The goal of this series organized by the CLIMB Executive Director is to bring practitioners and academic scholars to our campus to share their ideas on specific topics related to leadership. The series provides an opportunity for students, faculty, and the general public to come together to discuss and debate important leadership and mentoring issues.
In the Executive’s Chair (ITEC)
CLIMB hosts one of the most popular courses in the College of Business Administration. This course brings in top business and community leaders to talk about their careers, their companies, lessons in leadership, and the critical decisions with which they are commonly faced. The primary purpose of this course is to expose students to these successful executives to better prepare them for their own business careers.
Compassionate Leadership Experience (CLE)
Thanks to a generous gift in 2021 from Lily and Jimmy Thai (MBA, ‘00) through their Build a School Foundation, CLIMB now offers a Compassionate Leadership Experience. The Compassionate Leadership Experience provides nonprofits with limited funds the opportunity to participate in the College of Business Administration’s Senior Experience Program. CLIMB Executive Director, Dr. Raj Pillai worked with the Thais to create the Compassionate Leadership experience through projects submitted to Senior Experience. The goal is to develop compassionate student leaders who will work on projects that help underserved communities (e.g., solutions for the homeless, financial literacy for high school students, societal change through boys and girls’ clubs, and other opportunities for impact).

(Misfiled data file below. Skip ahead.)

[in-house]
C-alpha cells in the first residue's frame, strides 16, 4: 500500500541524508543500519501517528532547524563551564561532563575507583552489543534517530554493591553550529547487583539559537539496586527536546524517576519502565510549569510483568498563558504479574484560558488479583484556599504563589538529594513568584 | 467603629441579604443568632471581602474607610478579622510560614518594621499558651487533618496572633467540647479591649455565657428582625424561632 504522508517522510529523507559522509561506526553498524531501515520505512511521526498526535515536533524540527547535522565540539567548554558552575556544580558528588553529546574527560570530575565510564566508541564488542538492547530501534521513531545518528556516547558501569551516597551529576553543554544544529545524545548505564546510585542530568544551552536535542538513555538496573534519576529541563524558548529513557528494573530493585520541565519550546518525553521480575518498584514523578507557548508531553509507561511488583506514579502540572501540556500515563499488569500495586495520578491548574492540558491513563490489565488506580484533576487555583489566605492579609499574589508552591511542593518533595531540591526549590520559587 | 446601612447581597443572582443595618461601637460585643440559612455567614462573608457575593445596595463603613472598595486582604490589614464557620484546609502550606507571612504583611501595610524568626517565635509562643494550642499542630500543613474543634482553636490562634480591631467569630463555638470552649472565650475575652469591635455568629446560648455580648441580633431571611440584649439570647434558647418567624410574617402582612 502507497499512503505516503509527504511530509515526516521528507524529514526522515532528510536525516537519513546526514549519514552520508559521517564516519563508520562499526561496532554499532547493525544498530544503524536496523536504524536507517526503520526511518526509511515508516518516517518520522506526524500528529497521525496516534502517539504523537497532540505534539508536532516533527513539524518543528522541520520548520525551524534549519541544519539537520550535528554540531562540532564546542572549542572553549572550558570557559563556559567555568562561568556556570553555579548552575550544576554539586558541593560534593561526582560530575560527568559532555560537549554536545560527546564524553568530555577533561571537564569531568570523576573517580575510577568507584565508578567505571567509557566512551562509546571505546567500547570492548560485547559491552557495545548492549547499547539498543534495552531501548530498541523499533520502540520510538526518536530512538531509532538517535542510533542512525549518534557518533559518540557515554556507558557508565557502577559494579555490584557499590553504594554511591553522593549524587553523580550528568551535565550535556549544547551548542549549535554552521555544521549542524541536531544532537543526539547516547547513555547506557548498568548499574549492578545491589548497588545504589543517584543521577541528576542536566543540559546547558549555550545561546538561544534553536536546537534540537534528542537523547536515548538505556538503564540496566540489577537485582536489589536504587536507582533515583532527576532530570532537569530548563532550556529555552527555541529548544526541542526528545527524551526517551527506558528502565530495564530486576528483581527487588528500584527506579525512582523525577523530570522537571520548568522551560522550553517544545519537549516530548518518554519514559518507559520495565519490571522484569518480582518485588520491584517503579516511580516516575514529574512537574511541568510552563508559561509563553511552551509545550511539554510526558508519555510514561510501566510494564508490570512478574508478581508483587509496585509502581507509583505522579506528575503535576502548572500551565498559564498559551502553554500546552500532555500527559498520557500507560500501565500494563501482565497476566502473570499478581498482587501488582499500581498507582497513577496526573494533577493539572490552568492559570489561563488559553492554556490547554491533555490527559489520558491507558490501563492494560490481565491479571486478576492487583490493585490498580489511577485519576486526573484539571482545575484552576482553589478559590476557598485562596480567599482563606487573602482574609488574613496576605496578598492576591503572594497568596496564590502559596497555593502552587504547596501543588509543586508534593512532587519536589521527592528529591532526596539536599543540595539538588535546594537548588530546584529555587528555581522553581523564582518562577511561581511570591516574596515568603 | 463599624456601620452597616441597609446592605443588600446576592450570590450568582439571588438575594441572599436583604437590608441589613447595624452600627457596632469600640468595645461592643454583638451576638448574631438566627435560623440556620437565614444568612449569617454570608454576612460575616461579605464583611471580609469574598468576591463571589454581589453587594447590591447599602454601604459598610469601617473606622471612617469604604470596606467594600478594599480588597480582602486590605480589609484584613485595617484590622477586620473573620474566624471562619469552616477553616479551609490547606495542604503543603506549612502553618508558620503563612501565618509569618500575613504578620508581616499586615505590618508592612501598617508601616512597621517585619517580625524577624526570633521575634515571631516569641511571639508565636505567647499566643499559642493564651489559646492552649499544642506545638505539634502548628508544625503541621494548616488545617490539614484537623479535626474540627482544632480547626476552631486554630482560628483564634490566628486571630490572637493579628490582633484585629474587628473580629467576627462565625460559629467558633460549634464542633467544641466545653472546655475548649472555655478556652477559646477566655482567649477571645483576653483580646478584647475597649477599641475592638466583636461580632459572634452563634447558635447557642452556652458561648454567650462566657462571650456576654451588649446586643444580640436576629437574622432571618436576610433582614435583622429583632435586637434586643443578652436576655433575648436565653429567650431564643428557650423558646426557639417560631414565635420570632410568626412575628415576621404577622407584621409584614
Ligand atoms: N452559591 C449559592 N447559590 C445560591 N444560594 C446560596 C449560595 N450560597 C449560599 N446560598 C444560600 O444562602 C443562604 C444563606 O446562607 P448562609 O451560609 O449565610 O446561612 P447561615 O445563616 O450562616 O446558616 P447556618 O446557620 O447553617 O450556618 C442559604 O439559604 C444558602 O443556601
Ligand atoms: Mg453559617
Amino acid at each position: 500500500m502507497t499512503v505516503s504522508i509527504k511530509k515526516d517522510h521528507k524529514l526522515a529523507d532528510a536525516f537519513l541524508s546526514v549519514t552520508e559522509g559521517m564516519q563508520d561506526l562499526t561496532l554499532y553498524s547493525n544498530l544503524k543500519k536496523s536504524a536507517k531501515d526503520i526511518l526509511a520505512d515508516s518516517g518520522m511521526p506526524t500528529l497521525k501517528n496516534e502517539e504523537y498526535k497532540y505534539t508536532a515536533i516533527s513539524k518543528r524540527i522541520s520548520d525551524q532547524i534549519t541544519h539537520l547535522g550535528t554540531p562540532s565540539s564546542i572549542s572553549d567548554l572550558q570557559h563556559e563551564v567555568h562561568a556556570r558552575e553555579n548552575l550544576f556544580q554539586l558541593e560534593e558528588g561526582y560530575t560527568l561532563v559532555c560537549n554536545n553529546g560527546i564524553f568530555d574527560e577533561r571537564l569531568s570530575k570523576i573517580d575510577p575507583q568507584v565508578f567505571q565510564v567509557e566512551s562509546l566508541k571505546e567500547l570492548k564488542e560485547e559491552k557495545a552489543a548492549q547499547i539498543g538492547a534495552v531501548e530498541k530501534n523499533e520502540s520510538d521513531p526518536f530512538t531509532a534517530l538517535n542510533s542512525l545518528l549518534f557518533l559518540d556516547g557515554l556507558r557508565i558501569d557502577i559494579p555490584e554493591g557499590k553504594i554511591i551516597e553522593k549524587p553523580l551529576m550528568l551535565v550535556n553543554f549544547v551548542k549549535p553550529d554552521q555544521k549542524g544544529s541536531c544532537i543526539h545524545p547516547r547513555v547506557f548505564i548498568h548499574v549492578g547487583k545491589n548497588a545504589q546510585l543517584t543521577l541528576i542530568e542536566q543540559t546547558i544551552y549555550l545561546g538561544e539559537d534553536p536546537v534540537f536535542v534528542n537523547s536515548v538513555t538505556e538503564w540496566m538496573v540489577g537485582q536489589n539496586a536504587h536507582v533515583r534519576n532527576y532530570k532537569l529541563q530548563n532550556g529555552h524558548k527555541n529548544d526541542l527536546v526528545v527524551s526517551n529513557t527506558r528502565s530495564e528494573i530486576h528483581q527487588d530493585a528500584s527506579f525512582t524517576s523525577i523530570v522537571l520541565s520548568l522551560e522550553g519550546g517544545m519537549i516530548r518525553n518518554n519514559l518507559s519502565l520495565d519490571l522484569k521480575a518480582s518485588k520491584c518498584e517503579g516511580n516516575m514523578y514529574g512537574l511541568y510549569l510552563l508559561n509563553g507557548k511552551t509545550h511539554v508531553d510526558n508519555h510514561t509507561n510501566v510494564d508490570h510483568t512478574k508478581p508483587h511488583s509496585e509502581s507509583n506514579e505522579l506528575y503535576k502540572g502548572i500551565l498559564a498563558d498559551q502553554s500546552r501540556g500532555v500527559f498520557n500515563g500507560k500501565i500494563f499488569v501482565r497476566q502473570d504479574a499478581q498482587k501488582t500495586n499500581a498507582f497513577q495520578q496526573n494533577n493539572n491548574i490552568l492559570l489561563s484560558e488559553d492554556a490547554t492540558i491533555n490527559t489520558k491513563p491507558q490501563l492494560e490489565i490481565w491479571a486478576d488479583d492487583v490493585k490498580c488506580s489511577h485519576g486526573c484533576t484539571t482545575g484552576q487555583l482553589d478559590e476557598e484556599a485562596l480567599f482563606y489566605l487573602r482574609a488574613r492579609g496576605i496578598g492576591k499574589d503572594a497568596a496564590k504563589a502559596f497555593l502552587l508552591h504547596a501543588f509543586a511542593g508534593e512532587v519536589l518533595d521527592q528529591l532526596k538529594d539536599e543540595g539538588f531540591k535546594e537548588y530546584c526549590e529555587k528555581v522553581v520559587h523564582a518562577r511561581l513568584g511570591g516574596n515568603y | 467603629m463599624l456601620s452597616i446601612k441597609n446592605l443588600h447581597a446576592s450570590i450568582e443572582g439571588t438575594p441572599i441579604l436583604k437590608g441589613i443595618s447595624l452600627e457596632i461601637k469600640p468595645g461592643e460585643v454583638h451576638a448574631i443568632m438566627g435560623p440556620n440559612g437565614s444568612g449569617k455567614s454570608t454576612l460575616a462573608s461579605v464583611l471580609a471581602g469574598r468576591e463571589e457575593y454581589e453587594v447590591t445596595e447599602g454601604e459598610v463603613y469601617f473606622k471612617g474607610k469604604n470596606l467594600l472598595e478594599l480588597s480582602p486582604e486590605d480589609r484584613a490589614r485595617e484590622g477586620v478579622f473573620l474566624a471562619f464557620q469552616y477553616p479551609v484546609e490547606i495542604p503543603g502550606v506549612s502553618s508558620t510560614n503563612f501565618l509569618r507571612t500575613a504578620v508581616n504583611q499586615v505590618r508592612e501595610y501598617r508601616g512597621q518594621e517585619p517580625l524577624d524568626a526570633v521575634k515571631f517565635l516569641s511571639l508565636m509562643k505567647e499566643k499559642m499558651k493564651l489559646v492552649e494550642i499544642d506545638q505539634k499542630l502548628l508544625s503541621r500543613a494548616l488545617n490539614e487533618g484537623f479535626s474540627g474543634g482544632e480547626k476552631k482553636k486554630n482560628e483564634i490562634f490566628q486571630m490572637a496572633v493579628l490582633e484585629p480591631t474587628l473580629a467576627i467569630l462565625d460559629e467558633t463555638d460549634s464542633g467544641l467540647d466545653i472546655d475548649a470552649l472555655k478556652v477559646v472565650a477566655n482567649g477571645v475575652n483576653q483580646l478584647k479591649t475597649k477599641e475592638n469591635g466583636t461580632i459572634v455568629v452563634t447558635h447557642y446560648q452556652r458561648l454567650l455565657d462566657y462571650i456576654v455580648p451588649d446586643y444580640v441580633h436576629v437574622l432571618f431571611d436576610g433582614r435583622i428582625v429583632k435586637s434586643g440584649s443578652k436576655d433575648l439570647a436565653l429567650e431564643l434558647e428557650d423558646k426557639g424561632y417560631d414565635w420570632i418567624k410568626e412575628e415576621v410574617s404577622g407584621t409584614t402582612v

Outstanding Business Leader Awards
In an effort to recognize effective role models in the business community, each year one local business leader is presented with the Climb Outstanding Business Leader Award. The individual selected for this honor is someone who has demonstrated exceptional leadership within the context of his or her business. He or she is also someone who has championed important causes within the community.
CLIMB Executive Mentoring Program
A mentoring program that matches outstanding student protégés with experienced executives from the greater College of Business Administration (CoBA) business community to deliver a personalized mentoring experience during the culmination of the student’s undergraduate work and the beginning (or continuation) of their professional working careers. The mentoring relationship typically develops over the course of a single semester but often continues after the student has graduated. This program is now being administered by the College of Business Administration at a college-wide level.
The James R. Meindl Student Leadership Award
This award, which is also given out every year, is designed to honor a graduating senior from the College of Business Administration for demonstrating outstanding leadership/mentorship in school, at work, and in the community. The winner must exemplify the Center’s mission. The award is given in memory of Professor James R. Meindl of the State University of New York at Buffalo.